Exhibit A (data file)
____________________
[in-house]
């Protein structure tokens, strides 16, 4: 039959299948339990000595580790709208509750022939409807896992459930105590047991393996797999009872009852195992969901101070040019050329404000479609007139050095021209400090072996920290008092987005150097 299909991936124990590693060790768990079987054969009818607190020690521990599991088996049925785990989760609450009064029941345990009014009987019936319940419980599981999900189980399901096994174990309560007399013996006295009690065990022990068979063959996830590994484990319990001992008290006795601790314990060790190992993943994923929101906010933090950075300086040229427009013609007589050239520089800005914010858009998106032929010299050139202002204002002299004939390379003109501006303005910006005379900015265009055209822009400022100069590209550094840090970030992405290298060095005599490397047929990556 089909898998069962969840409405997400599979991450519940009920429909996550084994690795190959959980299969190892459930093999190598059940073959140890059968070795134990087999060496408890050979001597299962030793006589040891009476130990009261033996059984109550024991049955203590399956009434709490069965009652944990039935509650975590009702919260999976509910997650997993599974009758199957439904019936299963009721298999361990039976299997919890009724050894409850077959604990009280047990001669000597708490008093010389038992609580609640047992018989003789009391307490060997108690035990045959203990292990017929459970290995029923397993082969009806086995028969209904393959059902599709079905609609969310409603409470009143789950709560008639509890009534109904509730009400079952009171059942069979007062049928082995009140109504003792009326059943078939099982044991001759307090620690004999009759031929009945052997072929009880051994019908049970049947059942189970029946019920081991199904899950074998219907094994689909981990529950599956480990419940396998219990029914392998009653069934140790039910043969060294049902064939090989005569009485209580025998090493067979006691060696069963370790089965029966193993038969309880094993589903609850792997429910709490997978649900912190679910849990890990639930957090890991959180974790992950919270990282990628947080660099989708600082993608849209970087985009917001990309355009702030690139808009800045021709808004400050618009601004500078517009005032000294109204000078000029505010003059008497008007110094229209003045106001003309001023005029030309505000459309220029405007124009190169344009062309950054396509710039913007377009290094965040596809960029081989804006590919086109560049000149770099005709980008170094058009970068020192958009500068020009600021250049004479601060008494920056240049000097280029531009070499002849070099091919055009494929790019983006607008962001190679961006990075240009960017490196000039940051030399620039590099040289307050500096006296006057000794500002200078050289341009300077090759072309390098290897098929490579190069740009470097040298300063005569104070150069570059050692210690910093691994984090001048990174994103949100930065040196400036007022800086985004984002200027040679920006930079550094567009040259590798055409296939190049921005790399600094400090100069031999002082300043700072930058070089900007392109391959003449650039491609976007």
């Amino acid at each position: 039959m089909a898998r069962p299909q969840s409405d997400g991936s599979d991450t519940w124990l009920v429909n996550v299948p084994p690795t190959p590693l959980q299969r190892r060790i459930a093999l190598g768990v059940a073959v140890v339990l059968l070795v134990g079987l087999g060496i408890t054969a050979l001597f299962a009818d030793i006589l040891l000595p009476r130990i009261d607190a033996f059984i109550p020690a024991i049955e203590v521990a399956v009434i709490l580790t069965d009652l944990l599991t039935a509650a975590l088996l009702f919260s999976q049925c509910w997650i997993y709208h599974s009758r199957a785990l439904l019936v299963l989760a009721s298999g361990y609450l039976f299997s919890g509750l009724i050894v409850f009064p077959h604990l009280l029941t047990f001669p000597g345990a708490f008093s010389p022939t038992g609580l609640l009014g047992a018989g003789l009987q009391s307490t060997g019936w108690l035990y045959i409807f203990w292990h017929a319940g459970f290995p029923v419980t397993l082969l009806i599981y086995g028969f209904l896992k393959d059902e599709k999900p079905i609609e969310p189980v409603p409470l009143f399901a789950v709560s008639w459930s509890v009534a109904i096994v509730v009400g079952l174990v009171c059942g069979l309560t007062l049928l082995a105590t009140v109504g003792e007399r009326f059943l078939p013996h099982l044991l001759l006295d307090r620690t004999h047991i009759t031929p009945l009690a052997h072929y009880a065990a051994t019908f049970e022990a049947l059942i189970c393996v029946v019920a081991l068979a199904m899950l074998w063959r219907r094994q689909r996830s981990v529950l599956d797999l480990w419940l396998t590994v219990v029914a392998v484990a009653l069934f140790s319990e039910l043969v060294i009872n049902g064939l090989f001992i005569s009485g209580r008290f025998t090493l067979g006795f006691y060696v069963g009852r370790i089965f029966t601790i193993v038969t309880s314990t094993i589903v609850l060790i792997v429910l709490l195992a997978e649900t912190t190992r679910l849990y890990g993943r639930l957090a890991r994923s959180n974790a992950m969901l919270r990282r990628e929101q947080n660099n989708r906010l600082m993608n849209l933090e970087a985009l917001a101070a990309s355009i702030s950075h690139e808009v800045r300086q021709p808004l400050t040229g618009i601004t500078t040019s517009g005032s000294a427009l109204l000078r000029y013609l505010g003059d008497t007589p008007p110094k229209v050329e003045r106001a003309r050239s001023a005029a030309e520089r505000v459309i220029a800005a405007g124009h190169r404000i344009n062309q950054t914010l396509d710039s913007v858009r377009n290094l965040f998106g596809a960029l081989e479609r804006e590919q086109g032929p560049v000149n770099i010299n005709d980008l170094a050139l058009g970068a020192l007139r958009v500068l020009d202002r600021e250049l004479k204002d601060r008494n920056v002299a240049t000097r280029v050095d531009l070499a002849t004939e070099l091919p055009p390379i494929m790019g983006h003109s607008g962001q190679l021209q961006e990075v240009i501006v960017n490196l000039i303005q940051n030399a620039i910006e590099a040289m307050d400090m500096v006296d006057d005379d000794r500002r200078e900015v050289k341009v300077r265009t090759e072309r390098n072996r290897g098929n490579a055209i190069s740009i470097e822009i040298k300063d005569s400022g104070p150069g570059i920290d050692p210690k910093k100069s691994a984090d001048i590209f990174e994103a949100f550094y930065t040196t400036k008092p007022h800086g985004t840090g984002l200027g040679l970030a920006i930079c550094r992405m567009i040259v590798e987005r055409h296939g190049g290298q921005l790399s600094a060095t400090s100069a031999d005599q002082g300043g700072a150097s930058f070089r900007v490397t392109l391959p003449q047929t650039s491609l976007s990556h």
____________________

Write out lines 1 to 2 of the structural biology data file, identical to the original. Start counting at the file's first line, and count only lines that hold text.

[in-house]
């Protein structure tokens, strides 16, 4: 039959299948339990000595580790709208509750022939409807896992459930105590047991393996797999009872009852195992969901101070040019050329404000479609007139050095021209400090072996920290008092987005150097 299909991936124990590693060790768990079987054969009818607190020690521990599991088996049925785990989760609450009064029941345990009014009987019936319940419980599981999900189980399901096994174990309560007399013996006295009690065990022990068979063959996830590994484990319990001992008290006795601790314990060790190992993943994923929101906010933090950075300086040229427009013609007589050239520089800005914010858009998106032929010299050139202002204002002299004939390379003109501006303005910006005379900015265009055209822009400022100069590209550094840090970030992405290298060095005599490397047929990556 089909898998069962969840409405997400599979991450519940009920429909996550084994690795190959959980299969190892459930093999190598059940073959140890059968070795134990087999060496408890050979001597299962030793006589040891009476130990009261033996059984109550024991049955203590399956009434709490069965009652944990039935509650975590009702919260999976509910997650997993599974009758199957439904019936299963009721298999361990039976299997919890009724050894409850077959604990009280047990001669000597708490008093010389038992609580609640047992018989003789009391307490060997108690035990045959203990292990017929459970290995029923397993082969009806086995028969209904393959059902599709079905609609969310409603409470009143789950709560008639509890009534109904509730009400079952009171059942069979007062049928082995009140109504003792009326059943078939099982044991001759307090620690004999009759031929009945052997072929009880051994019908049970049947059942189970029946019920081991199904899950074998219907094994689909981990529950599956480990419940396998219990029914392998009653069934140790039910043969060294049902064939090989005569009485209580025998090493067979006691060696069963370790089965029966193993038969309880094993589903609850792997429910709490997978649900912190679910849990890990639930957090890991959180974790992950919270990282990628947080660099989708600082993608849209970087985009917001990309355009702030690139808009800045021709808004400050618009601004500078517009005032000294109204000078000029505010003059008497008007110094229209003045106001003309001023005029030309505000459309220029405007124009190169344009062309950054396509710039913007377009290094965040596809960029081989804006590919086109560049000149770099005709980008170094058009970068020192958009500068020009600021250049004479601060008494920056240049000097280029531009070499002849070099091919055009494929790019983006607008962001190679961006990075240009960017490196000039940051030399620039590099040289307050500096006296006057000794500002200078050289341009300077090759072309390098290897098929490579190069740009470097040298300063005569104070150069570059050692210690910093691994984090001048990174994103949100930065040196400036007022800086985004984002200027040679920006930079550094567009040259590798055409296939190049921005790399600094400090100069031999002082300043700072930058070089900007392109391959003449650039491609976007």